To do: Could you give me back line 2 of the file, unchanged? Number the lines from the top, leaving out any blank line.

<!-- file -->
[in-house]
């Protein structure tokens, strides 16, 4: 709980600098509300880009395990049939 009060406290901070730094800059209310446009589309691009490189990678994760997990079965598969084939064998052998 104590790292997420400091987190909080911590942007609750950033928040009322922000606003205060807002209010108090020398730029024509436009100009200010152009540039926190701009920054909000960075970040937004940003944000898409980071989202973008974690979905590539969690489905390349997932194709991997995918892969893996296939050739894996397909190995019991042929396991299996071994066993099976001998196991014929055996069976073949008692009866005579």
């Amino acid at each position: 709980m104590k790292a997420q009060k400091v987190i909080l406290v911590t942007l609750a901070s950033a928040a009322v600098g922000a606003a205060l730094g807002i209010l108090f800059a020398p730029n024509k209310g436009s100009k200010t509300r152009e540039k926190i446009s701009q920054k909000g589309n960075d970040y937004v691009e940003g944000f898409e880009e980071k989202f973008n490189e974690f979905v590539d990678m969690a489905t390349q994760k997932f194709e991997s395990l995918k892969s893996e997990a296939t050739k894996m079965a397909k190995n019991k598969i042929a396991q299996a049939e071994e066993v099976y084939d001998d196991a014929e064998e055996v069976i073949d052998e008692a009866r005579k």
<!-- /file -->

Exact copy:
């Protein structure tokens, strides 16, 4: 709980600098509300880009395990049939 009060406290901070730094800059209310446009589309691009490189990678994760997990079965598969084939064998052998 104590790292997420400091987190909080911590942007609750950033928040009322922000606003205060807002209010108090020398730029024509436009100009200010152009540039926190701009920054909000960075970040937004940003944000898409980071989202973008974690979905590539969690489905390349997932194709991997995918892969893996296939050739894996397909190995019991042929396991299996071994066993099976001998196991014929055996069976073949008692009866005579």